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Describe and evaluate two or more theories of the formation of romantic relationships. (24 marks)

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Introduction

´╗┐Describe and evaluate two or more theories of the formation of romantic relationships. (24 marks) Jan?11 By looking at the process by which people enter into a romantic relationship, psychologists have come up with various theories and hypotheses to explain the formation of a romantic relationship. There are 2 theories that help explain why people choose one person over another, or why some fail before even starting. One of these theories is the ?Filter Model? (FM) which was proposed by Kerchoff and Davis in 1962. This theory argues that relationships develop through 3 filters so different factors are important at different times. There are many potential partners but slowly we narrow it to potential partners that we could realistically form a romantic relationship will; so basically we come up with a small field of desirables. The first filter looks at demographic or social variables. So we discard those people who we will never come into contact during our lives. Therefore this leaves us with the people who we tend to mix with: go to school/ work, live in the same area or do the same activities or sports. As we can?t meet everyone in the world, millions are automatically filtered out as it would be impossible to establish a relationship with them. ...read more.

Middle

There is another element of bias as questionnaires were used. As it was an opportunity sample the students may have responded in a way that they thought would benefit the researcher and in a way that was regarded by social norms. Therefore all these factors show that there was social desirability bias, demand characteristics and population validity. The second theory is the reward/need satisfaction (RNS) theory, which states that we form friendships and relationships to receive rewards or reinforcement from others. In order for a relationship to progress, both partners must be motivated to continue getting to know each other. The theory also stated that a relationship is more likely to be formed if a person meets the needs of the partner and they provide rewards. Relationships provide rewards such as sex, love, money etc which satisfy our social needs, e.g. self-esteem, dependency etc. So in terms of operant conditioning, the relationship is being positively reinforced because it?s rewarding. Both needs and rewards need to be fulfilled for a relationship to work. This theory agrees with the FM as both stresses the importance of satisfying each other?s needs. However, they have different views on when they should be met. For example, the FM states it should be during filter 3, once they have already met those who are similar to them in terms of attitudes and values, and where they have filtered out those who are very different. ...read more.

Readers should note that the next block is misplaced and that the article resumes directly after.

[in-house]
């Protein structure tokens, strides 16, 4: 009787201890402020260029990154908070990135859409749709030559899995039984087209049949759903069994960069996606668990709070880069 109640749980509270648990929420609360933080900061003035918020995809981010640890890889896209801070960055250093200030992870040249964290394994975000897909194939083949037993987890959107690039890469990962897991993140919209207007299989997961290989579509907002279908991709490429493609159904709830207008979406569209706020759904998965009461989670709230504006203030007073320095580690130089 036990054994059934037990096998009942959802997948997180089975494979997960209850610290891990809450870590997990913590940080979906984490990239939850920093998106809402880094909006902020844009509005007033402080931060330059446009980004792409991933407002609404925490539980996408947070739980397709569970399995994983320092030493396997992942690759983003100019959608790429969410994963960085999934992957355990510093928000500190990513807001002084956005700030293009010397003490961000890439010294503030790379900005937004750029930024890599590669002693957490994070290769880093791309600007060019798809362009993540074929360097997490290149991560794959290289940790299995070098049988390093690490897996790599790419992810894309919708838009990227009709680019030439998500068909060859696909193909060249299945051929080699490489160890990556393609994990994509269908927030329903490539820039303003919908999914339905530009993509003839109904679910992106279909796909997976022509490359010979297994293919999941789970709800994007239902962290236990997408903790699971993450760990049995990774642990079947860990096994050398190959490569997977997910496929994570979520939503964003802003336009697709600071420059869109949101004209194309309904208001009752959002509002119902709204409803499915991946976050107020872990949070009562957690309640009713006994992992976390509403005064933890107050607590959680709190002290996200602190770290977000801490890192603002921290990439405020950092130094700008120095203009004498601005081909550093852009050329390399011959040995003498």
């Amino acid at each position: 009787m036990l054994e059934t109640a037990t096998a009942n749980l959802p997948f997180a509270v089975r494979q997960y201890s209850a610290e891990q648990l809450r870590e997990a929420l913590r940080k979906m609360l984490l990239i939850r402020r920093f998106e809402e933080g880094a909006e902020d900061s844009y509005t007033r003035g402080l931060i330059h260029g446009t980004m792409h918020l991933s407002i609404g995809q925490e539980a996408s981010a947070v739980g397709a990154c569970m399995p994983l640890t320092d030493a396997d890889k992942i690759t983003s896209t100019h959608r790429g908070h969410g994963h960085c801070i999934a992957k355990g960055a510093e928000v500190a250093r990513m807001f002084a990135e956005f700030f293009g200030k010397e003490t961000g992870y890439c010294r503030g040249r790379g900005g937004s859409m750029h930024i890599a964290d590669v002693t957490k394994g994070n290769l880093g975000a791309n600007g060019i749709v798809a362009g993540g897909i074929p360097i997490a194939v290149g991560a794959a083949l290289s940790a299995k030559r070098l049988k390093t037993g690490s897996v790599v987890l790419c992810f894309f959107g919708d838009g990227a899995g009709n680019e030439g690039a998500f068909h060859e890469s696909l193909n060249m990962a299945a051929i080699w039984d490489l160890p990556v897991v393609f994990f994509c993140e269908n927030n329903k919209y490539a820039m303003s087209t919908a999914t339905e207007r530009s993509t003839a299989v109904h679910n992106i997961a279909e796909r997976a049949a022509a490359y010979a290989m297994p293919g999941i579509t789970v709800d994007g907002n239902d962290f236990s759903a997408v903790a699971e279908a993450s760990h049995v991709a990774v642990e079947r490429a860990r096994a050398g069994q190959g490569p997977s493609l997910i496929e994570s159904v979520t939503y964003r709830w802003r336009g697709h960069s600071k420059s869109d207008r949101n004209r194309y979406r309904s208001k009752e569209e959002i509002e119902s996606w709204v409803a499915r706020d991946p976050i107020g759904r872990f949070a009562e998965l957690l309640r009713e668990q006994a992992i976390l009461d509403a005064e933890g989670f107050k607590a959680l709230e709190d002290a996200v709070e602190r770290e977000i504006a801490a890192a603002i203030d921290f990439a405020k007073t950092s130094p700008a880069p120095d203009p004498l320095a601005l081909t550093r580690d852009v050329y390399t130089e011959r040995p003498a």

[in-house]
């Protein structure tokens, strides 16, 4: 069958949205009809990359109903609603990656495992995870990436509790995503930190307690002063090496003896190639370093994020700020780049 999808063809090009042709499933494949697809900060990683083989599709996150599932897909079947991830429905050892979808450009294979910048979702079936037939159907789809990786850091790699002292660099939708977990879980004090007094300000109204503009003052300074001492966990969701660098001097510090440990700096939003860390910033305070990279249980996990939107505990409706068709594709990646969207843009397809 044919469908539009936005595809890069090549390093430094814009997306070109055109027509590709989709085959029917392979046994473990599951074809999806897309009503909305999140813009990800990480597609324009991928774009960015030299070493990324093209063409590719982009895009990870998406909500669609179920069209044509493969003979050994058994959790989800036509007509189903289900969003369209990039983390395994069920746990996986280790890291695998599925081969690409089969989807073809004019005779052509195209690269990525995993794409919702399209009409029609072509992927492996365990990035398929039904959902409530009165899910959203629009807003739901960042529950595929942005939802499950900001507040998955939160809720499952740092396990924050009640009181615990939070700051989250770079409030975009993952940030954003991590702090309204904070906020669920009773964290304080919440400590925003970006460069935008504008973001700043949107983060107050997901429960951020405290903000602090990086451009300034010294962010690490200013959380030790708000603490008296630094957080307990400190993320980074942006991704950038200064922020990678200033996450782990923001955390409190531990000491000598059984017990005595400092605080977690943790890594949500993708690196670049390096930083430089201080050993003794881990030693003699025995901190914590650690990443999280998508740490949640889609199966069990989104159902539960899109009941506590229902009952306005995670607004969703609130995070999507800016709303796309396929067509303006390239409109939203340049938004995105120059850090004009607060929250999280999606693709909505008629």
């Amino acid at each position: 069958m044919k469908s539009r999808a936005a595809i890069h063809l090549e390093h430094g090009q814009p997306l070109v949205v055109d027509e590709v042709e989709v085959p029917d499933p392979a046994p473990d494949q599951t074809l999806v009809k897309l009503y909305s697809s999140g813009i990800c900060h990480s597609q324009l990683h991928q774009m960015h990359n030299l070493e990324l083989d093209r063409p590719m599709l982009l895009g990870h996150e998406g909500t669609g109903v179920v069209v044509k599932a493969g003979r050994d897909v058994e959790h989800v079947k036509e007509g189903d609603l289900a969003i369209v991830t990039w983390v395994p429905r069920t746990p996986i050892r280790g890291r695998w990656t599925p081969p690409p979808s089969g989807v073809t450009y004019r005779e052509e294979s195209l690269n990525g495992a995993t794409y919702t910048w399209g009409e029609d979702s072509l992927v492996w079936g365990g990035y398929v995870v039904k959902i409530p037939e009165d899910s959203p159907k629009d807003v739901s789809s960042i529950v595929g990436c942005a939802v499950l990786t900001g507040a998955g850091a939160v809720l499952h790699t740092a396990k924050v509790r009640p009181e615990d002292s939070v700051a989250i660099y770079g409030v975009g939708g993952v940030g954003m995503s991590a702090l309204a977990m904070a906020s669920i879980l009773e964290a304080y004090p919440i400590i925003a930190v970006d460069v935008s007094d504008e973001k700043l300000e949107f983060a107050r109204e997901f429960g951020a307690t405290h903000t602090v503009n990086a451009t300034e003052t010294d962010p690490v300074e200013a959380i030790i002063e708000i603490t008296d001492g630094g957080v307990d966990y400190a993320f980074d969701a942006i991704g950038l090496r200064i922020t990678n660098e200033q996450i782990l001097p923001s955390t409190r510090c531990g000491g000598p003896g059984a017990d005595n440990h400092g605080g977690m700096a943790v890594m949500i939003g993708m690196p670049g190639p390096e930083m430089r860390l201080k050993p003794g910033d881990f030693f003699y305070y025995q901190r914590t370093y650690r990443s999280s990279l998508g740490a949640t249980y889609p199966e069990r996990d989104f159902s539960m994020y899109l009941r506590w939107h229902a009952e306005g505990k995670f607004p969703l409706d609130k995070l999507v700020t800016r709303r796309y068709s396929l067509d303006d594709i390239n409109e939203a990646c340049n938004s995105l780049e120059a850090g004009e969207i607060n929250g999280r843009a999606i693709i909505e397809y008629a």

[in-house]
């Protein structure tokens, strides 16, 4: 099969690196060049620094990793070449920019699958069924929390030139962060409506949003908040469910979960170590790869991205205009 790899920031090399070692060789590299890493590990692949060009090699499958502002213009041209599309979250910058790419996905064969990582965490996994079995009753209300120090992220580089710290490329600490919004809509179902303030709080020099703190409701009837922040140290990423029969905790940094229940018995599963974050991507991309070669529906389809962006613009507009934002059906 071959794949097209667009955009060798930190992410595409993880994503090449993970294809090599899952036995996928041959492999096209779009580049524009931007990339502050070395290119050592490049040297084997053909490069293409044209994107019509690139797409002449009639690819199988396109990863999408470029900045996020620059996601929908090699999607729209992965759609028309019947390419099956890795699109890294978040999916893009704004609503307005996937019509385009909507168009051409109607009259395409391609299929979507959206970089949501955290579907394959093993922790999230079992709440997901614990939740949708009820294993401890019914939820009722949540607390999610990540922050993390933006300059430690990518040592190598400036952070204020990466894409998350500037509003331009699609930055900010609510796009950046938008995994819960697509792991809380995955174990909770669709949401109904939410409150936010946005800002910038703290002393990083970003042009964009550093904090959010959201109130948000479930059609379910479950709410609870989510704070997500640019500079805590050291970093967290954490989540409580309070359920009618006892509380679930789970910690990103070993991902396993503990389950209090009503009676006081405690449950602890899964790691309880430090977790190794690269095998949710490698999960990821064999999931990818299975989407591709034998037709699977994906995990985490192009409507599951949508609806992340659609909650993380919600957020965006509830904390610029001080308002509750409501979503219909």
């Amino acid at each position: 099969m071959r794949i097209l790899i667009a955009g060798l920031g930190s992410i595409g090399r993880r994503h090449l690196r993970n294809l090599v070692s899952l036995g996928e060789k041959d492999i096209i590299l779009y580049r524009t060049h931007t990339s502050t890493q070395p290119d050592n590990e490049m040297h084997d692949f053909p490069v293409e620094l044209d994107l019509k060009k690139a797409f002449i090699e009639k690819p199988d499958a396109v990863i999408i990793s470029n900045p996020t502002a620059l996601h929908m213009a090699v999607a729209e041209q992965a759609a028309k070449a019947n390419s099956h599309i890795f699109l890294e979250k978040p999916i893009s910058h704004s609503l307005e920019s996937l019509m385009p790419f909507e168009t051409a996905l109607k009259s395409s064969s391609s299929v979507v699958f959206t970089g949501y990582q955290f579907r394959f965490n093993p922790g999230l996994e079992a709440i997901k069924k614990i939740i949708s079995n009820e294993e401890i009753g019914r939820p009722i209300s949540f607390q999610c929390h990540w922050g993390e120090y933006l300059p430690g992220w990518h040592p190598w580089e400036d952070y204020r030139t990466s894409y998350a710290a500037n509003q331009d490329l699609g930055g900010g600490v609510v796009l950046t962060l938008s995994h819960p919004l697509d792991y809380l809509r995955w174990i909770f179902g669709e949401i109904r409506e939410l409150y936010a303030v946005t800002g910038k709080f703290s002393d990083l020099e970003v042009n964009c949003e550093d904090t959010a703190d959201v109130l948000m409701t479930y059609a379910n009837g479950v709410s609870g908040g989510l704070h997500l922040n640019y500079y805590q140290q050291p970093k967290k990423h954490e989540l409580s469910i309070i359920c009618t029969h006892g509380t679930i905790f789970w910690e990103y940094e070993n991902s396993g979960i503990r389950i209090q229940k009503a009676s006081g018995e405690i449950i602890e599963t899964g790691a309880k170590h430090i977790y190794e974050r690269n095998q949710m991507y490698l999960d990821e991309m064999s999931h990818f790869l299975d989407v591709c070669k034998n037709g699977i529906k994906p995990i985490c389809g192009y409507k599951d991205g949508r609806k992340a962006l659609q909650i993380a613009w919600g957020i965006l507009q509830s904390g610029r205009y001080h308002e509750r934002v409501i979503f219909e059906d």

Conclusion

This may represent a narrow view of factors important in forming a relationship, with other factors for example economic level or physical condition. However, both the FM and RNS have ignored individual differences. In the FM there are some couples who have nothing in common but their relationship is as strong as others who have everything in common. Sometimes it?s better to have fewer things in common than everything because couples can get bored of each other when everything they do is the same. In the RNS model there are some individuals who don?t like being rewarded but like satisfying their partner?s needs, so there is no need to have a balance in needs and rewards as they will be happy in their relationship. This leads us to the last point of cultural bias. Both these theories are culturally specific as it has been researched in a particular culture and country. The psychologists haven?t taken into account cultural relativism as they have only studied one culture and disregarded the idea that all cultures are different but they are equally worth studying. There is an element of ethnocentrism as the findings from the research has been generalised to all other cultures. In the RNS model this is greatly criticised as many cultures focus on the needs rather than receiving rewards, so in these relationships there won?t be a balance. ...read more.

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